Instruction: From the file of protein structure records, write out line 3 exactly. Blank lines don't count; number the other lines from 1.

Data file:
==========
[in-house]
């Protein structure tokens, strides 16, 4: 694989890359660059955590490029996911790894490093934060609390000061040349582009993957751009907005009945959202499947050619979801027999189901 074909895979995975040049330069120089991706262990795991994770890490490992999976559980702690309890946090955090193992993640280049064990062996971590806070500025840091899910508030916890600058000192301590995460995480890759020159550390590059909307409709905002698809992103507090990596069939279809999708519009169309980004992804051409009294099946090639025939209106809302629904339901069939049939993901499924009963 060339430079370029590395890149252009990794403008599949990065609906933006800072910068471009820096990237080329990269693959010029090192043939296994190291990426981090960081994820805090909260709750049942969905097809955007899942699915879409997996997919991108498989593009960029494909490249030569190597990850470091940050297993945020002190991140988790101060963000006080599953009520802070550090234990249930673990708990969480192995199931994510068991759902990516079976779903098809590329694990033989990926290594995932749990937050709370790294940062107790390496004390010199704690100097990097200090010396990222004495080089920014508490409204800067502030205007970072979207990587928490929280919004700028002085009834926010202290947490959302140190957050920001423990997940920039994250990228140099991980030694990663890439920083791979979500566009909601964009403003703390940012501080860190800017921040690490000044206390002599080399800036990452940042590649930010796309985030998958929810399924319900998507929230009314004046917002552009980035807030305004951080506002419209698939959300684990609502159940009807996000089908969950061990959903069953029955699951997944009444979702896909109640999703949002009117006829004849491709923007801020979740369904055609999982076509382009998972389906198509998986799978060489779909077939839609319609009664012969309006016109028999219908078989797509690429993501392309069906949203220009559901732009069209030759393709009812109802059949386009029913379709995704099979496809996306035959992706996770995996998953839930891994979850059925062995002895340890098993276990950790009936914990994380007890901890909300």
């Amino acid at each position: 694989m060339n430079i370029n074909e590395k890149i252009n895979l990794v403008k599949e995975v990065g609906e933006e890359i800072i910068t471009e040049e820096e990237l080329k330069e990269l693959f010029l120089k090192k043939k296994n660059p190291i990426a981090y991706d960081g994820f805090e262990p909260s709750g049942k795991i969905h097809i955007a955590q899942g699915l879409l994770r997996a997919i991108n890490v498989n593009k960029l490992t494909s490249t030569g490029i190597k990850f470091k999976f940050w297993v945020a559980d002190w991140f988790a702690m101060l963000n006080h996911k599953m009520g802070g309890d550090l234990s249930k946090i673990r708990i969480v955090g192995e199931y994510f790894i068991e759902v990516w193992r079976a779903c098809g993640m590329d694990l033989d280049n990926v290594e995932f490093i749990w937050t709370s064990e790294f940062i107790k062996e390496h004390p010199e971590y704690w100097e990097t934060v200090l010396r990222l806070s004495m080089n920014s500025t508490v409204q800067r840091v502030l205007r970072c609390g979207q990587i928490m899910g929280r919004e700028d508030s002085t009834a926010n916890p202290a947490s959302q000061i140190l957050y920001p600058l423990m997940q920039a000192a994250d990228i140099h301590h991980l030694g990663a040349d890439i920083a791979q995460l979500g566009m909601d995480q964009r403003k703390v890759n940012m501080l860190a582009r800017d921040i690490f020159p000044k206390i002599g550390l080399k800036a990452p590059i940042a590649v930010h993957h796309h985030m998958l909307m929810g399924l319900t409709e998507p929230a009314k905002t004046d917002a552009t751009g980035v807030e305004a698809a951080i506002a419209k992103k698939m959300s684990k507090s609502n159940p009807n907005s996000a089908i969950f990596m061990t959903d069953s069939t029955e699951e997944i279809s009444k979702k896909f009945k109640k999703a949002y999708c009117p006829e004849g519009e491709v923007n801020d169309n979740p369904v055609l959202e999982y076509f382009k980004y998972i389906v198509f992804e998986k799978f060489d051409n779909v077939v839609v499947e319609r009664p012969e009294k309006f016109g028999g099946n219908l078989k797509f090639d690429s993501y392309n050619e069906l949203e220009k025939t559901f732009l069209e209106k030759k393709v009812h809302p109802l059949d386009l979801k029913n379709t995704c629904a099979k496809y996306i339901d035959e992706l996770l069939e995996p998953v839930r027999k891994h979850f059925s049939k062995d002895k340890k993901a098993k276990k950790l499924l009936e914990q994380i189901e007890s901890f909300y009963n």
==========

């Amino acid at each position: 694989m060339n430079i370029n074909e590395k890149i252009n895979l990794v403008k599949e995975v990065g609906e933006e890359i800072i910068t471009e040049e820096e990237l080329k330069e990269l693959f010029l120089k090192k043939k296994n660059p190291i990426a981090y991706d960081g994820f805090e262990p909260s709750g049942k795991i969905h097809i955007a955590q899942g699915l879409l994770r997996a997919i991108n890490v498989n593009k960029l490992t494909s490249t030569g490029i190597k990850f470091k999976f940050w297993v945020a559980d002190w991140f988790a702690m101060l963000n006080h996911k599953m009520g802070g309890d550090l234990s249930k946090i673990r708990i969480v955090g192995e199931y994510f790894i068991e759902v990516w193992r079976a779903c098809g993640m590329d694990l033989d280049n990926v290594e995932f490093i749990w937050t709370s064990e790294f940062i107790k062996e390496h004390p010199e971590y704690w100097e990097t934060v200090l010396r990222l806070s004495m080089n920014s500025t508490v409204q800067r840091v502030l205007r970072c609390g979207q990587i928490m899910g929280r919004e700028d508030s002085t009834a926010n916890p202290a947490s959302q000061i140190l957050y920001p600058l423990m997940q920039a000192a994250d990228i140099h301590h991980l030694g990663a040349d890439i920083a791979q995460l979500g566009m909601d995480q964009r403003k703390v890759n940012m501080l860190a582009r800017d921040i690490f020159p000044k206390i002599g550390l080399k800036a990452p590059i940042a590649v930010h993957h796309h985030m998958l909307m929810g399924l319900t409709e998507p929230a009314k905002t004046d917002a552009t751009g980035v807030e305004a698809a951080i506002a419209k992103k698939m959300s684990k507090s609502n159940p009807n907005s996000a089908i969950f990596m061990t959903d069953s069939t029955e699951e997944i279809s009444k979702k896909f009945k109640k999703a949002y999708c009117p006829e004849g519009e491709v923007n801020d169309n979740p369904v055609l959202e999982y076509f382009k980004y998972i389906v198509f992804e998986k799978f060489d051409n779909v077939v839609v499947e319609r009664p012969e009294k309006f016109g028999g099946n219908l078989k797509f090639d690429s993501y392309n050619e069906l949203e220009k025939t559901f732009l069209e209106k030759k393709v009812h809302p109802l059949d386009l979801k029913n379709t995704c629904a099979k496809y996306i339901d035959e992706l996770l069939e995996p998953v839930r027999k891994h979850f059925s049939k062995d002895k340890k993901a098993k276990k950790l499924l009936e914990q994380i189901e007890s901890f909300y009963n």